Re: My stupid ? o' the da

Posted by John Beck on Sep 19, 2006

Epoxy cures via an exothermic chemical reaction, where it creates its own heat, and the more confined the space the epoxy occupies the quicker the reaction proceeds. To retard the kick of the thickened epoxy mix spread it around in the mixing container over as much surface area as possible. For this reason I like to use big mixing pots (cool whip container) even for little batches so I can spread it very thinnly over the sides and bottom to maximize pot life. I use a tongue depressor to get the mix into the big end of the syringe (trying to suck it up is worthless). When you've finish filling holes and seams and the syringe is not empty, then empty it back into the mixing pot to keep it from kicking. Then refill later if the mix hasn't gone off yet. Prepare as much work as you can before mixing so all your time is spent applying epoxy. Have all your tools at the ready, and bodily functions taken care of before mixing. Always have an extra syringe ready to go if the first one is rendered useless because it kicked but you still have usable mix in the mixing pot.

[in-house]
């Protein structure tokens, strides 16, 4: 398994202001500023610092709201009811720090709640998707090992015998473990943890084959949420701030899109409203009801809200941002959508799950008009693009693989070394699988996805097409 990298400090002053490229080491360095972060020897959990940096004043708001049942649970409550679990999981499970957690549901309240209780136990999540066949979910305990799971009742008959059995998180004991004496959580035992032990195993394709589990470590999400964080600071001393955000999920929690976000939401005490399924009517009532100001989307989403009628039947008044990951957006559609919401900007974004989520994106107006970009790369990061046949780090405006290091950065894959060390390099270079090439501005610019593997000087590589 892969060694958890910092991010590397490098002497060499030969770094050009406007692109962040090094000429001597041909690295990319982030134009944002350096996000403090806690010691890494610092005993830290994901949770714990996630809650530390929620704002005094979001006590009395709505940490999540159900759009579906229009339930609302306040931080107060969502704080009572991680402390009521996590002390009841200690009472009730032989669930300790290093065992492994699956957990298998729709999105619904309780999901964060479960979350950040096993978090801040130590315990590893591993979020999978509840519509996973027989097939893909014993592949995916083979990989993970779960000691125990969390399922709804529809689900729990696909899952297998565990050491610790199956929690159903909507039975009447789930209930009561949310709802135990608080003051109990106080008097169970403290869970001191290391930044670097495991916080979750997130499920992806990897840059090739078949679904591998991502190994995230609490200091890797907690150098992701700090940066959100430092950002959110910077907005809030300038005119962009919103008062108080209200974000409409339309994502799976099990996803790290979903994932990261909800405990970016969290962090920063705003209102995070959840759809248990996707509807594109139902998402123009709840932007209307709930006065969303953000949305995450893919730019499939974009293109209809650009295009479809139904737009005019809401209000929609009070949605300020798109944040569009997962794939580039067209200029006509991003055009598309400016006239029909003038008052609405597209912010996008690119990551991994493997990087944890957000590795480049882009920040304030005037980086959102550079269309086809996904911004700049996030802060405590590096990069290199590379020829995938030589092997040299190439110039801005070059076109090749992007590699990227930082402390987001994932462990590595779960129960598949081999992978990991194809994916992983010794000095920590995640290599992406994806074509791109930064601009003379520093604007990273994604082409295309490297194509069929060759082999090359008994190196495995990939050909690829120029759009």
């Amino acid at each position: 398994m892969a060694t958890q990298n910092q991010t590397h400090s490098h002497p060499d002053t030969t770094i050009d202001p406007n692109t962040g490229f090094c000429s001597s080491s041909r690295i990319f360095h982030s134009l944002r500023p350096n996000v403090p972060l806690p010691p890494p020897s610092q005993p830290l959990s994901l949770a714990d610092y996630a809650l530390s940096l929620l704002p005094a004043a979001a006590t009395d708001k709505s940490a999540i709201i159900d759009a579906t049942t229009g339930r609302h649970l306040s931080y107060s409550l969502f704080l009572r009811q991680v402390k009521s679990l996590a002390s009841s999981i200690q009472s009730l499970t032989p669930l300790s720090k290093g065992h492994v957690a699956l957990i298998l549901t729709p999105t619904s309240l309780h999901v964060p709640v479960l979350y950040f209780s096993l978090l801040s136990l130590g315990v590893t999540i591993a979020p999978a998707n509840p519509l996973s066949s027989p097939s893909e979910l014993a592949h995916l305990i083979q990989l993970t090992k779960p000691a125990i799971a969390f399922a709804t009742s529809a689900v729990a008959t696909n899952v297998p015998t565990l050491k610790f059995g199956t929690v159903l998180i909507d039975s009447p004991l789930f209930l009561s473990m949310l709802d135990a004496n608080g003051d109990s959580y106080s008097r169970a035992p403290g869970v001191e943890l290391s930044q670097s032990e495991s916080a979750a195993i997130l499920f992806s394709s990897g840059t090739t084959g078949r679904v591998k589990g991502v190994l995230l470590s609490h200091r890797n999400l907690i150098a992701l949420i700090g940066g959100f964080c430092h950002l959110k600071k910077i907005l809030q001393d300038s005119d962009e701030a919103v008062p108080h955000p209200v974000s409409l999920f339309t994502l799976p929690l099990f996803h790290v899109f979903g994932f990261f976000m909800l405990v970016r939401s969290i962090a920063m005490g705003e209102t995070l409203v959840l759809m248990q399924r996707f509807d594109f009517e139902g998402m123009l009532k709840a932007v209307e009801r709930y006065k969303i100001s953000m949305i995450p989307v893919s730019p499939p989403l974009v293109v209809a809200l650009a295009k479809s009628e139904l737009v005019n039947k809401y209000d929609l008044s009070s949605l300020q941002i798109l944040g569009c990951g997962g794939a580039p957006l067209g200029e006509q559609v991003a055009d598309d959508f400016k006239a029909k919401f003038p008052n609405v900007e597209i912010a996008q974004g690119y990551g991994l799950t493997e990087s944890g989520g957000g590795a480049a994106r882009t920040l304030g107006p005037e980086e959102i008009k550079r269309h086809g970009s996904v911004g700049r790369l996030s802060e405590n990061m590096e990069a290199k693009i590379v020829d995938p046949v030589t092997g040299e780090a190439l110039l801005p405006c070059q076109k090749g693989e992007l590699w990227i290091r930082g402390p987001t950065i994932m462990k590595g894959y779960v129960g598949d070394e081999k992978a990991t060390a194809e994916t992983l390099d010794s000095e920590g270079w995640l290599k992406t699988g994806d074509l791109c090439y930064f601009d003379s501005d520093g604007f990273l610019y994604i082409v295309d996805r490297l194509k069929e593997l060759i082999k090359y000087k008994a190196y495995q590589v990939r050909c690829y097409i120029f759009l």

Always empty the syringe when your done so you can reuse it. After it is completely cured (tomorrow) just wiggle the tip a little to break the bond/seal of the epoxy in the tip and pull out the plunger. Don't worry about the hardened epoxy on the seal of the plunger, it still works. For cheap disposable tools, like syringes, I think it is a waste of time and solvent to clean them. Eventually the syringe will be beyond reuse, but I routinely get dozens of events from a syringe.

For the pastry bag method work in small batches and refill as necessary.

Ambient temp certainly plays a role in both cases. The above safeguards may not even be required in a 50F garage, but I've seen pots of epoxy to heat up and begin smoking in the summer when compacted into a small mixing cup.

You'll learn, experience is a good teacher. Good luck, and I hope this helped.


In Response to: Re: My stupid ? o' the da by Jim E on Sep 19, 2006